Written by: Amanda Daly
When you ask most people to describe the holiday season, they’ll tell you about the change in weather, the lights suddenly
glowing from houses and in public spaces, the ice rink that springs into existence at Horton Plaza, the red cups at Starbuck’s. They’ll tell you about a thousand things that set this time of year apart, a certain shift in energy as people direct their attention to friends, family, and traditions both religious and secular.
For me, the holidays are almost synonymous with The Nutcracker. For me, the holiday season means Tchaikovsky, the eye rolls when I hear the music for the Russian variation on almost every commercial, the smell of makeup and hairspray, the red seats at the Civic Theater. Definitely the red Starbuck’s cups. Caffeine and warmth are essential this time of year. From the moment I start doubling up on legwarmers, I know it’s only a matter of time before I literally have visions of sugarplums dancing around in my head.
I was four years old when I first performed in California Ballet Company’s Nutcracker as a Bon-Bon, and it was another four years until I graduated to the rank of Small Soldier #3 in the battle scene, which means I must have been pretty tiny as a child. From there I worked my way through most of the children’s roles; twin girl in the family scene, lollipop, reindeer, cavalry, courtier, rosebud. I bounced around from scene to scene as my height and abilities changed, and began understudying for the corps de ballet roles – Waltz of the Flowers and Snowflakes – when I was 15.
In fact, the first time I ever danced a corps spot full-out was during a snow scene rehearsal. One of the dancers was absent that day, and when the rehearsal director asked who her understudy was, I was pointed out. The next 8 minutes, dear reader, were eye-opening. Things started off fairly well; I knew the steps and thought I was doing a pretty good job of not embarrassing myself, of keeping my feet pointed and my legs turned out and such. I was very probably wrong about that, but at the time I was pretty confident I could keep up.
As we neared the four-minute mark, however, things began to change, very rapidly, for the worse. I was tired. The music felt like it was getting faster. It had to be getting faster. I started to feel the burning in my legs and chest and knew that I was in trouble. At least I was still getting to all the right places, at mostly the right time.
Six minutes in, I felt my feet start to cramp. I knew I was running, jumping mostly flat-footed, but I kept going. If I could just make it until the end, then at least I could say I had done it. Just about then, we were supposed to make a small circle around one of the tall dancers. More specifically, I was supposed to lead a small circle around one of the tall dancers. In the split second before I started running, I told myself I could do this. I was wrong, and was immediately passed by one, two, three company members. “Aren’t you supposed to be in front?” one of them asked as she sprinted by. I tried to look apologetically at her, hoping that I could somehow convey without words that yes, I knew I was supposed to be in front, but that my legs felt like sandbags and that I didn’t know how hard this was going to be, and didn’t she remember her first time dancing with the corps? I was going to tell her all this with my eyes, but as soon as I turned my head, she had already been replaced by another impossibly fast corps member giving me an equally puzzled look. I gave up on looking like a ballet dancer and flat out sprinted to the next place I had to be. The last two minutes I tried to pretend I wasn’t there.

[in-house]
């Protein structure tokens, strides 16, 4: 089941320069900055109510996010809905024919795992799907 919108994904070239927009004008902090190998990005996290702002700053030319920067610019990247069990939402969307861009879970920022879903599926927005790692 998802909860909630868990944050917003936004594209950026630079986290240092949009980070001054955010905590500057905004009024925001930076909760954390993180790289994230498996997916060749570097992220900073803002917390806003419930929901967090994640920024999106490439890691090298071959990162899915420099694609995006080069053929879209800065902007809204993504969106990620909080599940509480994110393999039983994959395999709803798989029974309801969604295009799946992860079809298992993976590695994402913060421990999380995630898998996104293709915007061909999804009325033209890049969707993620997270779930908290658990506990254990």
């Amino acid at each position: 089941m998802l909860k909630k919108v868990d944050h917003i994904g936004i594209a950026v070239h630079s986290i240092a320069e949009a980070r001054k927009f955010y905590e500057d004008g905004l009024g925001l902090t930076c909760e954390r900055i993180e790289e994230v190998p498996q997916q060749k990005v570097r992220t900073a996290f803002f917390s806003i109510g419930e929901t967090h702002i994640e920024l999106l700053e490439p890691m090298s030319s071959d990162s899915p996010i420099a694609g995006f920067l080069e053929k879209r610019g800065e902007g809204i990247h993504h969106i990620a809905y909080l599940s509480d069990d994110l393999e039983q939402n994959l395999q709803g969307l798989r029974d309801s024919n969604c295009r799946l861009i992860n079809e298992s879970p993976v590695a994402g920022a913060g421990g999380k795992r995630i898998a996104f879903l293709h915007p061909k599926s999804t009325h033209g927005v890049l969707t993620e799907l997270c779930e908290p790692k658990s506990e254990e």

When it was all over, I was red, sweaty, and trembling. I sat down right where I was and watched the older girls, daintily pink and glowing with a few well-placed beads of perspiration on their foreheads, listening to corrections and practicing the steps they needed to improve. I was awed at their ability to keep dancing when I had all I could do to breathe normally and reassure myself that my legs would indeed move again, one day. I learned two important things that day: never underestimate the work of the corps de ballets, and maybe cardio cross-training isn’t such a bad idea.
Today, with almost nine seasons of corps work under my belt, I’ve discovered that snow scene never really gets easier; you just get better at building your stamina, and hiding the trembling in your legs when it’s over. You still have to bow, after all.
The Nutcracker continues to be both a learning experience and a holiday tradition for me. There’s nothing quite like walking through downtown San Diego in December and entering the Civic theater through the stage door, where you are greeted by the giant pink Sugarplum throne still onstage from the night before, and the warm red seats of the house. Like most people, there are a thousand tiny things that I look forward to during Nutcracker season, regardless of how many years I have spent dancing this ballet; bundling up before class, picking out your favorite headpieces, arranging your costumes in your dressing room. Hearing the San Diego Symphony tuning their instruments right before the show is one of my favorite sounds in the world, and even though I’ve heard the first few bars of the overture hundreds of times, I can still feel the warmth and joy in them, and I love knowing that there are people in the audience experiencing that for the first time.
To see Amanda perform in this year’s The Nutcracker, go online to www.californiaballet.org/nutcracker!